With all of the leaders back in the House, it was a question of what would be top of mind for the day. Thomas Mulcair started off with a brief question – was it okay for a minister to knowingly mislead Parliament? Harper insisted that ministers tell the truth all the time. So why, Mulcair wondered, did the minister say that “no money has been spent” on the F-35s when in fact millions have already been spent. Well the minister was referring to acquisition costs, Harper insisted. And thus the accounting excuse remained trotted out. Peggy Nash was up next and asked just how much the government expected to save by changing the eligibility date for OAS, and Diane Finley insisted it wasn’t an issue of savings, but the long-term viability of the system. Bob Rae returned to the question of misleading figures around the F-35s, but Harper insisted that the Auditor General asked to review the figures, and they’ve a commitment to do just that. For his final question, Rae asked about CIDA staff being laid off while Bev Oda is swanning about in expensive hotels and limousines. Oda herself stood up and said that it was unacceptable, that the expenses shouldn’t have been charged to taxpayers, that she’s paid them back (well, except for the limousines) and that she apologised unreservedly. And that was the last we heard from her.
Round two kicked off with Charlie Angus and Alexandre Boulerice asking again after Oda’s spending (Van Loan: She’s apologised) and the ongoing Robocon investigation (Del Mastro: These are sweeping allegations with no facts; Poilievre: A Liberal poll is not a replacement for an election), Guy Caron and Peter Julian asked about Christian Paradis’ latest ethical investigation (Van Loan: The Ethics Commissioner will provide a response to this Liberal letter), Niki Ashton asked about the government taking steps to address the sexual harassment in the RCMP (Toews: We’re taking it seriously, but there is litigation so we can’t comment). Mark Eyking asked about Oda’s chauffeurs (Van Loan: She repaid her costs – err, except for the costs of the limousines), Joyce Murray asked about that EKOS poll on robocalls in those seven ridings (Del Mastro: Baseless allegations), and Stéphane Dion asked about availability of search and rescue services in French (Ashfield: There will be no impact on safety). Closing off the round, Olivia Chow asked about railway maintenance (Lebel: We’ve set aside all this money for rail safety and service!), and Brian Massey asked about CBSA cuts allowing more for more smuggling (Toes: You voted against increasing their budget, so why are you complaining if it gets cut?).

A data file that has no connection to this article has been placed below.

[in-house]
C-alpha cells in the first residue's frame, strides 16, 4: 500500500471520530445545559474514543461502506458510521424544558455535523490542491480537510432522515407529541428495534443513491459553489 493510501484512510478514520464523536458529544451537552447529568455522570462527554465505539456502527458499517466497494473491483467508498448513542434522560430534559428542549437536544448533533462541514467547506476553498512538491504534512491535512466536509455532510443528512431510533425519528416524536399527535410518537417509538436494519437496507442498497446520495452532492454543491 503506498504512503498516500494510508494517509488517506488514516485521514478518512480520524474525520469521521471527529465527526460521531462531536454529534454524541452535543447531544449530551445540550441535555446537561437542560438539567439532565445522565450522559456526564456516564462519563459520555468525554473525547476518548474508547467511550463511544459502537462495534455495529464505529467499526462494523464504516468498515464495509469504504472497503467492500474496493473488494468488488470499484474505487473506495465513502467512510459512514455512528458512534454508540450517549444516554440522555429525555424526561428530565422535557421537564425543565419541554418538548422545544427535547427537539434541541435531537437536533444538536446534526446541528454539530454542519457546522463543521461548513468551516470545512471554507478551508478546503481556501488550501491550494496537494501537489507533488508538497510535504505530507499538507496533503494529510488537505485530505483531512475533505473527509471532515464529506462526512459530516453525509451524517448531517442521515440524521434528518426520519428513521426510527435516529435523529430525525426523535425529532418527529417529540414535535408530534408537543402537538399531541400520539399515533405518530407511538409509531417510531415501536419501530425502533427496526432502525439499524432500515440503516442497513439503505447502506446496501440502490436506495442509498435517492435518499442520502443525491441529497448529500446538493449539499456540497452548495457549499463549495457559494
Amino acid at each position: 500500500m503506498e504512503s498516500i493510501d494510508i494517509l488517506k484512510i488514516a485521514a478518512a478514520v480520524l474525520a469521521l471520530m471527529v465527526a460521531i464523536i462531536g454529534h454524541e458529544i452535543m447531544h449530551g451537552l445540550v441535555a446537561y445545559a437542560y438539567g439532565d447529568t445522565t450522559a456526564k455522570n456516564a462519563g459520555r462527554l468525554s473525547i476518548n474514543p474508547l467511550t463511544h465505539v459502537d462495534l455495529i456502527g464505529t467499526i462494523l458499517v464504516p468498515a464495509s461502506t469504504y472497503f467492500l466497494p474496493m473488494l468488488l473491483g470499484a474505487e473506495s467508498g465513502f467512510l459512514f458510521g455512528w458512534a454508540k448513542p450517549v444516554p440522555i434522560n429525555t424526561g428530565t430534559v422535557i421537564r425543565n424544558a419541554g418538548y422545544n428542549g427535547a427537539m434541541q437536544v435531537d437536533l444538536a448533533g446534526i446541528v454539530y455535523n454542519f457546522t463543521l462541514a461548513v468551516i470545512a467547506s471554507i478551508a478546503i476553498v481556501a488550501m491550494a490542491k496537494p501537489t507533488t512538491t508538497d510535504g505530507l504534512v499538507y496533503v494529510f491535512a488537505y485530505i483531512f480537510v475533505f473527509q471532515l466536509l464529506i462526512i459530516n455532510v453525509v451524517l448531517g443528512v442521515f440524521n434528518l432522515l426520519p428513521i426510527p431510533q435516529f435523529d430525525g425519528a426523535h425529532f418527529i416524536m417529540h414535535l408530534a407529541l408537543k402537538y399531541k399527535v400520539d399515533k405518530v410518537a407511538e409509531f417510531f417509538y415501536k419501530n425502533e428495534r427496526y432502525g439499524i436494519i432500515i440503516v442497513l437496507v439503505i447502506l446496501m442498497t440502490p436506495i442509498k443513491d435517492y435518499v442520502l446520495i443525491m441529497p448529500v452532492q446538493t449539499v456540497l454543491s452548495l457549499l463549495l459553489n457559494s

Round three saw questions on scientists being muzzled, gutting fisheries habitat protection, food inspection cuts, cutting washing stations that prevent contaminated soil from infecting food-producing regions, Aveos workers, the true net savings of closing the Kingston penitentiary, punishing refugees under the current system and the proposed new one, and why it’s okay for Cuba to be excluded from the Summit of the Americas while China gets a free pass in Canada (Harper: It was agreed upon years ago to only include democratically elected governments).
Sartorially speaking, snaps go out to Marc Garneau for a smart grey pinstripe suit with a pink shirt and tie, and to Lisa Raitt for a smartly cut black top and jacket. Style citations go out to Isabelle Morin for her boxy white jacket with a terrible black and gold floral pattern across it, and to Alex Atamanenko for a grey jacket, maroon shirt, forest green tie and brown trousers.